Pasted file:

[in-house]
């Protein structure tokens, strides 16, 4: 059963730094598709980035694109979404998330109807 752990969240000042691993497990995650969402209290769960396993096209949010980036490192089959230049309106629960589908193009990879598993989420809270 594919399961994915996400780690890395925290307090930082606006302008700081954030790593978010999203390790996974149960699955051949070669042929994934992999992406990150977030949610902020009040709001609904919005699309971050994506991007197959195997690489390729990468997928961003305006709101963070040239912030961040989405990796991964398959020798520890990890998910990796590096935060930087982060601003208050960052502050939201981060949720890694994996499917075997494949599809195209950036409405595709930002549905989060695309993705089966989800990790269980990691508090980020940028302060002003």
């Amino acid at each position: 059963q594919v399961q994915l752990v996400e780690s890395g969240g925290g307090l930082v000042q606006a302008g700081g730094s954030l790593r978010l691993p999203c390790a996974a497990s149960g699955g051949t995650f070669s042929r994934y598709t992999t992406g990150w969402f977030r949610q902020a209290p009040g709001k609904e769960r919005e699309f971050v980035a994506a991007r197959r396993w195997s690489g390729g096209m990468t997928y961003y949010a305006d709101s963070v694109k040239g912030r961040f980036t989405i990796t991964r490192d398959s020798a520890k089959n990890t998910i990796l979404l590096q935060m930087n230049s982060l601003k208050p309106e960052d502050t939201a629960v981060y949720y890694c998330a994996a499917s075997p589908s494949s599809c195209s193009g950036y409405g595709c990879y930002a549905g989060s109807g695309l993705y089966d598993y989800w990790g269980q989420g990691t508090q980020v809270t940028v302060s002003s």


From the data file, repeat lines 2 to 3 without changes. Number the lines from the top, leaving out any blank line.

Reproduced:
């Protein structure tokens, strides 16, 4: 059963730094598709980035694109979404998330109807 752990969240000042691993497990995650969402209290769960396993096209949010980036490192089959230049309106629960589908193009990879598993989420809270 594919399961994915996400780690890395925290307090930082606006302008700081954030790593978010999203390790996974149960699955051949070669042929994934992999992406990150977030949610902020009040709001609904919005699309971050994506991007197959195997690489390729990468997928961003305006709101963070040239912030961040989405990796991964398959020798520890990890998910990796590096935060930087982060601003208050960052502050939201981060949720890694994996499917075997494949599809195209950036409405595709930002549905989060695309993705089966989800990790269980990691508090980020940028302060002003």
């Amino acid at each position: 059963q594919v399961q994915l752990v996400e780690s890395g969240g925290g307090l930082v000042q606006a302008g700081g730094s954030l790593r978010l691993p999203c390790a996974a497990s149960g699955g051949t995650f070669s042929r994934y598709t992999t992406g990150w969402f977030r949610q902020a209290p009040g709001k609904e769960r919005e699309f971050v980035a994506a991007r197959r396993w195997s690489g390729g096209m990468t997928y961003y949010a305006d709101s963070v694109k040239g912030r961040f980036t989405i990796t991964r490192d398959s020798a520890k089959n990890t998910i990796l979404l590096q935060m930087n230049s982060l601003k208050p309106e960052d502050t939201a629960v981060y949720y890694c998330a994996a499917s075997p589908s494949s599809c195209s193009g950036y409405g595709c990879y930002a549905g989060s109807g695309l993705y089966d598993y989800w990790g269980q989420g990691t508090q980020v809270t940028v302060s002003s």